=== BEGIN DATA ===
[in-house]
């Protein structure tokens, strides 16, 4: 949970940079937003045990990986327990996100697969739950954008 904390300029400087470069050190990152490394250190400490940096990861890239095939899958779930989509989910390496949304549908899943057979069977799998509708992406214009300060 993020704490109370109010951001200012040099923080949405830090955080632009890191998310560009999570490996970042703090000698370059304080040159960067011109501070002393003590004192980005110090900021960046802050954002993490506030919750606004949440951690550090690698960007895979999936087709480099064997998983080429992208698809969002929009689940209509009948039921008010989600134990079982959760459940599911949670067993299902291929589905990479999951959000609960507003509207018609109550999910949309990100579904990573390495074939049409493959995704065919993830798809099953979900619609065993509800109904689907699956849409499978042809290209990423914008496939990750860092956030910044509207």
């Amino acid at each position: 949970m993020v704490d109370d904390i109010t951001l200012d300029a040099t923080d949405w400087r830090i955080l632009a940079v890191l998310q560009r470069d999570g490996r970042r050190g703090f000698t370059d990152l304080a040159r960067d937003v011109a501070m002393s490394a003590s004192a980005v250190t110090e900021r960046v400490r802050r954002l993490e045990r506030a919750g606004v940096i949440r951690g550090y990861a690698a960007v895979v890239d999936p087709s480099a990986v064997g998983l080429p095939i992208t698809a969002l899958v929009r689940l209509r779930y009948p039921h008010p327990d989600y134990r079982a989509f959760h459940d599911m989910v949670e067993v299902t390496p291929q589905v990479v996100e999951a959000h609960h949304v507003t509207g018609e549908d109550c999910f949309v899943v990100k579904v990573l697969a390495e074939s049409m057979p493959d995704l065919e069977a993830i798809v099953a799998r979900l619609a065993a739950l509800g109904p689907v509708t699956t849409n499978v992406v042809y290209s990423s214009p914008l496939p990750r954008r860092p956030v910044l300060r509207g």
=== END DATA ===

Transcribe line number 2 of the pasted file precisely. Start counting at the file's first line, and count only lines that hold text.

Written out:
């Protein structure tokens, strides 16, 4: 949970940079937003045990990986327990996100697969739950954008 904390300029400087470069050190990152490394250190400490940096990861890239095939899958779930989509989910390496949304549908899943057979069977799998509708992406214009300060 993020704490109370109010951001200012040099923080949405830090955080632009890191998310560009999570490996970042703090000698370059304080040159960067011109501070002393003590004192980005110090900021960046802050954002993490506030919750606004949440951690550090690698960007895979999936087709480099064997998983080429992208698809969002929009689940209509009948039921008010989600134990079982959760459940599911949670067993299902291929589905990479999951959000609960507003509207018609109550999910949309990100579904990573390495074939049409493959995704065919993830798809099953979900619609065993509800109904689907699956849409499978042809290209990423914008496939990750860092956030910044509207």